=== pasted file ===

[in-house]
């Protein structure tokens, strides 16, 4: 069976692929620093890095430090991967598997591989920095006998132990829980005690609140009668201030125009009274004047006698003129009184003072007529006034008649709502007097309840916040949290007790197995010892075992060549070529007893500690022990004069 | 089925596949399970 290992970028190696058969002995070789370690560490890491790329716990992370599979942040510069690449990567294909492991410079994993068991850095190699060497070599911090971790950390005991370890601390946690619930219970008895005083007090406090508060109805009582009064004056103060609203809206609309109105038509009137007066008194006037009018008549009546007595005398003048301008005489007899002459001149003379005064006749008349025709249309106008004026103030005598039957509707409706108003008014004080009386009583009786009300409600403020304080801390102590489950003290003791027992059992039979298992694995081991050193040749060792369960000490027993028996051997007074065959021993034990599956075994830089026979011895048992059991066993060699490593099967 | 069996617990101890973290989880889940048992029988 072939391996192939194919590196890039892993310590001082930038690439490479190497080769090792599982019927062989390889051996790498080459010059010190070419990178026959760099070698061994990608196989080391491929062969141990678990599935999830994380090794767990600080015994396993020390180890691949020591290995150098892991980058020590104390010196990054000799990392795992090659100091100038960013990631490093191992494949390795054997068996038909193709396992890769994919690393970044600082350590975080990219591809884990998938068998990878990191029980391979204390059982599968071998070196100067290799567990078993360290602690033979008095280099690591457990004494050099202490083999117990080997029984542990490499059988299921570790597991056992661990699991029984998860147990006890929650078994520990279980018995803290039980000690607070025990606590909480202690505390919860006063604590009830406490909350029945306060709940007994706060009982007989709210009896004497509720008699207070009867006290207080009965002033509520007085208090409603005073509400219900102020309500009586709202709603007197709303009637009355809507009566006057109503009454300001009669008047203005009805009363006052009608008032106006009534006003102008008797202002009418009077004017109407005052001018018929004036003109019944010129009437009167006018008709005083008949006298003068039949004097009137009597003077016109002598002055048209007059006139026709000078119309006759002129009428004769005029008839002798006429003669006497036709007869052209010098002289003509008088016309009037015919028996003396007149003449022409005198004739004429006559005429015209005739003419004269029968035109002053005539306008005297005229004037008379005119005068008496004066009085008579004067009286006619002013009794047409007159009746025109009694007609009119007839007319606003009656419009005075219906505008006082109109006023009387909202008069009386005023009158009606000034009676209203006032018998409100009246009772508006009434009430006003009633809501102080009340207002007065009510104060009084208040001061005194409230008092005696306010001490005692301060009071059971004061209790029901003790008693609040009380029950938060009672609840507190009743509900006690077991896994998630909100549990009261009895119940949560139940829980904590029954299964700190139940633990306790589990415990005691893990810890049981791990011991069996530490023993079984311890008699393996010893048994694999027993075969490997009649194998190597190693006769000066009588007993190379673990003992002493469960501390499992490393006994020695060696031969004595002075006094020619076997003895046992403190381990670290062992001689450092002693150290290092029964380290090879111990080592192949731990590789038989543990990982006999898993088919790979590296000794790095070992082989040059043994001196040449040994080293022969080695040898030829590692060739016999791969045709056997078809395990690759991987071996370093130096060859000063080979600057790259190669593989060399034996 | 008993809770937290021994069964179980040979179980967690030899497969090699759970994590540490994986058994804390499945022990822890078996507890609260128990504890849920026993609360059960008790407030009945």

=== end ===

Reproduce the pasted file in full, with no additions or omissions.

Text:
[in-house]
């Protein structure tokens, strides 16, 4: 069976692929620093890095430090991967598997591989920095006998132990829980005690609140009668201030125009009274004047006698003129009184003072007529006034008649709502007097309840916040949290007790197995010892075992060549070529007893500690022990004069 | 089925596949399970 290992970028190696058969002995070789370690560490890491790329716990992370599979942040510069690449990567294909492991410079994993068991850095190699060497070599911090971790950390005991370890601390946690619930219970008895005083007090406090508060109805009582009064004056103060609203809206609309109105038509009137007066008194006037009018008549009546007595005398003048301008005489007899002459001149003379005064006749008349025709249309106008004026103030005598039957509707409706108003008014004080009386009583009786009300409600403020304080801390102590489950003290003791027992059992039979298992694995081991050193040749060792369960000490027993028996051997007074065959021993034990599956075994830089026979011895048992059991066993060699490593099967 | 069996617990101890973290989880889940048992029988 072939391996192939194919590196890039892993310590001082930038690439490479190497080769090792599982019927062989390889051996790498080459010059010190070419990178026959760099070698061994990608196989080391491929062969141990678990599935999830994380090794767990600080015994396993020390180890691949020591290995150098892991980058020590104390010196990054000799990392795992090659100091100038960013990631490093191992494949390795054997068996038909193709396992890769994919690393970044600082350590975080990219591809884990998938068998990878990191029980391979204390059982599968071998070196100067290799567990078993360290602690033979008095280099690591457990004494050099202490083999117990080997029984542990490499059988299921570790597991056992661990699991029984998860147990006890929650078994520990279980018995803290039980000690607070025990606590909480202690505390919860006063604590009830406490909350029945306060709940007994706060009982007989709210009896004497509720008699207070009867006290207080009965002033509520007085208090409603005073509400219900102020309500009586709202709603007197709303009637009355809507009566006057109503009454300001009669008047203005009805009363006052009608008032106006009534006003102008008797202002009418009077004017109407005052001018018929004036003109019944010129009437009167006018008709005083008949006298003068039949004097009137009597003077016109002598002055048209007059006139026709000078119309006759002129009428004769005029008839002798006429003669006497036709007869052209010098002289003509008088016309009037015919028996003396007149003449022409005198004739004429006559005429015209005739003419004269029968035109002053005539306008005297005229004037008379005119005068008496004066009085008579004067009286006619002013009794047409007159009746025109009694007609009119007839007319606003009656419009005075219906505008006082109109006023009387909202008069009386005023009158009606000034009676209203006032018998409100009246009772508006009434009430006003009633809501102080009340207002007065009510104060009084208040001061005194409230008092005696306010001490005692301060009071059971004061209790029901003790008693609040009380029950938060009672609840507190009743509900006690077991896994998630909100549990009261009895119940949560139940829980904590029954299964700190139940633990306790589990415990005691893990810890049981791990011991069996530490023993079984311890008699393996010893048994694999027993075969490997009649194998190597190693006769000066009588007993190379673990003992002493469960501390499992490393006994020695060696031969004595002075006094020619076997003895046992403190381990670290062992001689450092002693150290290092029964380290090879111990080592192949731990590789038989543990990982006999898993088919790979590296000794790095070992082989040059043994001196040449040994080293022969080695040898030829590692060739016999791969045709056997078809395990690759991987071996370093130096060859000063080979600057790259190669593989060399034996 | 008993809770937290021994069964179980040979179980967690030899497969090699759970994590540490994986058994804390499945022990822890078996507890609260128990504890849920026993609360059960008790407030009945």